The Sherfield Building was filled with the sound of music last night as Imperial College Sinfonietta held their annual Winter Concert, under the lead of conductor Daniel Capps. The concert was held in the Great Hall, with a very large turnout.
The evening began with four episodes from the ballet Rodeo, written by Aaron Copland. The piece was designed to tell a tale of a young cowgirl who attempts to attract the attentions of the head wrangler on a ranch, however his interests apparantly lie elsewhere. Although designed to be performed as a ballet, the piece was so enthusiastically played by the orchestra that the storyline was instantly believable, even without the visual interpretation which would normally be provided with this piece. For example; in the opening scene, Buckaroo Holiday, the cowgirl tries to attract the attention of the wrangler by mimicking the cowboys on the ranch. This was cleverly and carefully depicted by an interchange between the different instruments where the string instruments and the brass and wind instruments mimicked each other.
The piece then moved to the second scene (Corral Nocturne, with the string instruments playing a more steady and woeful tune as the cowgirl in the story finds herself lovesick and unloved. This was very elegantly conducted by Capps, who then really came into his own for the final two scenes of the piece - Saturday Night Waltz and Hoe Down. As the names of these scenes suggest, the girl in the story managed to find love and as a result we were treated to two brilliantly jolly pieces of music, powerfully held together by Capps and energetically played by everyone on stage. This built up to a magnificent finish, which represented the kiss between the two young lovers in the story.
The next piece to be played at this year's concert was Francis Poulenc's Flute Sonata. This was originally a solo piece, but was orchestrated by composer Lennox Berkeley. The piece was played by soloist Hannah Barriga on the flute, complemented by the wonderful sounds of the orchestra. One gentleman in the audience commented that Ms Barriga's decade of experience and practice in playing the flute really showed.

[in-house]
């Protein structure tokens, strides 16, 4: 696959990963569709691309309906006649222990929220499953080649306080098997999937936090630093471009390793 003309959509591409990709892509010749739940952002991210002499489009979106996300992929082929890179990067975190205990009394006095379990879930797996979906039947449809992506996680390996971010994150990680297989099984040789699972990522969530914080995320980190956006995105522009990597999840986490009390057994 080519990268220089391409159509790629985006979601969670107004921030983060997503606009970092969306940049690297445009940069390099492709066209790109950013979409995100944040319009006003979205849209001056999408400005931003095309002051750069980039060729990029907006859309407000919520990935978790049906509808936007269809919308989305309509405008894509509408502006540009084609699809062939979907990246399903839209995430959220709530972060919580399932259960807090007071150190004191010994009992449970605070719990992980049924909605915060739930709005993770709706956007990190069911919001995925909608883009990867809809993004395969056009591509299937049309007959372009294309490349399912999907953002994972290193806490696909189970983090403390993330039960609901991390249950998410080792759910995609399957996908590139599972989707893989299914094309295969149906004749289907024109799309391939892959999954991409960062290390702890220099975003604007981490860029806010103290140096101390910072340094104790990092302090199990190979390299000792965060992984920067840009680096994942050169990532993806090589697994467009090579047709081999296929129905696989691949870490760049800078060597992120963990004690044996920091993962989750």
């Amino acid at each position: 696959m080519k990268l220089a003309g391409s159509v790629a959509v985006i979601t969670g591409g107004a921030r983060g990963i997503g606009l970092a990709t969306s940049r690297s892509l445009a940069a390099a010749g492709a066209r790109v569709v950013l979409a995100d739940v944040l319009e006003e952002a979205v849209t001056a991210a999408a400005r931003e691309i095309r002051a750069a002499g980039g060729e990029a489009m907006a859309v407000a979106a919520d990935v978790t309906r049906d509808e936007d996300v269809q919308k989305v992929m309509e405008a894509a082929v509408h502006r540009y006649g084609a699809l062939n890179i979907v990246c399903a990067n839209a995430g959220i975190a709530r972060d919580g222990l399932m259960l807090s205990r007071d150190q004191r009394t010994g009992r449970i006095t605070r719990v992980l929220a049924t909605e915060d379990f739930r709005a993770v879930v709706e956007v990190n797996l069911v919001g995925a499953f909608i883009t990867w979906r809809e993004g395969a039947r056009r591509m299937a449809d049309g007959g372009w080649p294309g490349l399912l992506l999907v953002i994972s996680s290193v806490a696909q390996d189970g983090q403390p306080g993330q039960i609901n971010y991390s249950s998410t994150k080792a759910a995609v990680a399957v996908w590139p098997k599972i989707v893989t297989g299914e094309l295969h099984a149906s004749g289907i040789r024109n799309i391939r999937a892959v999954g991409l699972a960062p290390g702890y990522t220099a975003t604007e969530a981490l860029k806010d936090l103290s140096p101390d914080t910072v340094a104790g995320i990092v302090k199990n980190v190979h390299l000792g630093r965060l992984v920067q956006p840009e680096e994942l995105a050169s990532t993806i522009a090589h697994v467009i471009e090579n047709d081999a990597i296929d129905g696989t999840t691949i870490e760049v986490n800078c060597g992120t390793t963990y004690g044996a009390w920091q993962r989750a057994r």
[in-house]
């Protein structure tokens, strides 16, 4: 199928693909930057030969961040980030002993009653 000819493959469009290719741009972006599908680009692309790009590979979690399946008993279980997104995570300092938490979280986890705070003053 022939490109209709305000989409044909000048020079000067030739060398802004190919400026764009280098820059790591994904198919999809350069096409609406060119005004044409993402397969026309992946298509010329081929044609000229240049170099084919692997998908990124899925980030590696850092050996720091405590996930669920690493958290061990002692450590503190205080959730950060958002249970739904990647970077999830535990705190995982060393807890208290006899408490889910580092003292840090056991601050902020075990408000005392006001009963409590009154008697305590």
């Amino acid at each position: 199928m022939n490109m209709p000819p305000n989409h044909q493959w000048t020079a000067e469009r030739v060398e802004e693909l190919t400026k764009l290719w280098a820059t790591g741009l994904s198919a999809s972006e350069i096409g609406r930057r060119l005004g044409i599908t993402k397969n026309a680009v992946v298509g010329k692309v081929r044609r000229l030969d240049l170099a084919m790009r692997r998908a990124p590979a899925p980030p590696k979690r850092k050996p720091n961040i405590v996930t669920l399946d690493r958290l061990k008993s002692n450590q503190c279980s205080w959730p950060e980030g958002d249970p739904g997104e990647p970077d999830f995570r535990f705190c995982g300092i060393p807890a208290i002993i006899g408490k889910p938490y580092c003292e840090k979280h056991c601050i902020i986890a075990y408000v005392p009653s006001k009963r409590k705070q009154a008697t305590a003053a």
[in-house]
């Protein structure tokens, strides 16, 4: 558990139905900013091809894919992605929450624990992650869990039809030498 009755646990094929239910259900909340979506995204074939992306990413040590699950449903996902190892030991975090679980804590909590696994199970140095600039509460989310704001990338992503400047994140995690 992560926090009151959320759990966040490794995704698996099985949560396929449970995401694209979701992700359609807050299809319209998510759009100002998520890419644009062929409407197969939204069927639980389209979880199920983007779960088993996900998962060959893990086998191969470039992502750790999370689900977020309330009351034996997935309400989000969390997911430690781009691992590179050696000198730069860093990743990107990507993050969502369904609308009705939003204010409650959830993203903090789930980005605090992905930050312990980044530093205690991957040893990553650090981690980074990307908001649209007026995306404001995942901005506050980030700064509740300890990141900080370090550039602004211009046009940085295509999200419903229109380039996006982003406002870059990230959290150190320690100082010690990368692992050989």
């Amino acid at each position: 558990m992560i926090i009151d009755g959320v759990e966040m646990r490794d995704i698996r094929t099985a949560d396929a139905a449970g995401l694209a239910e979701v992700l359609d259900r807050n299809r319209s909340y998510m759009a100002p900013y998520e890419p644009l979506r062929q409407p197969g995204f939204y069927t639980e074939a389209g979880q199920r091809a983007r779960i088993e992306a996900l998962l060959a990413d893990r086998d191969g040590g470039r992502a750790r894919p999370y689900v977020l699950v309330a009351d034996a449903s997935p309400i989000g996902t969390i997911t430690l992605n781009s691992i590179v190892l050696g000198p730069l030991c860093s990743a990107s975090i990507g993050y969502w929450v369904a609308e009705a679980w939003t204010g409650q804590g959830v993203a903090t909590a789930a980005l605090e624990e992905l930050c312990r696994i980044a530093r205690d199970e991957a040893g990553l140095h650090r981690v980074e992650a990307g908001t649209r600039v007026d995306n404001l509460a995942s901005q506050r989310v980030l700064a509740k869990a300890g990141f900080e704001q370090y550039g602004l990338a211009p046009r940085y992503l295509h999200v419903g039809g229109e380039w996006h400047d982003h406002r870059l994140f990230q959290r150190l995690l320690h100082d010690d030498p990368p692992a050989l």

The second half of the performance brought what appeared to be the most anticipated piece of the night; Sibelius' Symphony No.2 in D. The first movement of the symphony is a very fragmented section, with many different instruments playing at many different times. The conductor clearly needed to concentrate very carefully, and was followed by all of the musicians with a similar level of accuracy to ensure the perfect timing of the piece. The second movement began with a strange duet between the drums and the double bass which then launched a slow trickle of other instruments adding to the sounds until there was a waterfall of melodies cascading over our ears as the full orchestra played. This was followed by instant slience brought about swiftly by the conductor, who was then able to bring the entire orchestra back to full volume with impeccable timing. In the fourth (and last) movement of the piece, the brass were given their chance to stand out as they helped to bring the night to a close with the fantastic conclusion thanks to one last burst of energy that would have made Sibelius very proud indeed.
The performances did reflect just how much practice and sheer determination went into preparing the evening, with all of the musicians playing exceptionally well. This was especially evident in the strings section. There were a few minor problems in the percussion section in the first piece, however they managed to redeem themselves later on.
Overall, the night was a great success. This could be judged by the reaction of the audience who gave the Sinfonietta and Mr Capps a seemingly never-ending round of applause. Speaking to Live!, Imperial Student Christopher Fonseka said that it "was a thrilling display of one of Sibelius' finest". Matthew Darby, another student who had friends performing in the orchestra, described the night as a "triumph for all involved". I'm sure that there are already lots of people eagerly awaiting the next appearance of Sinfonietta...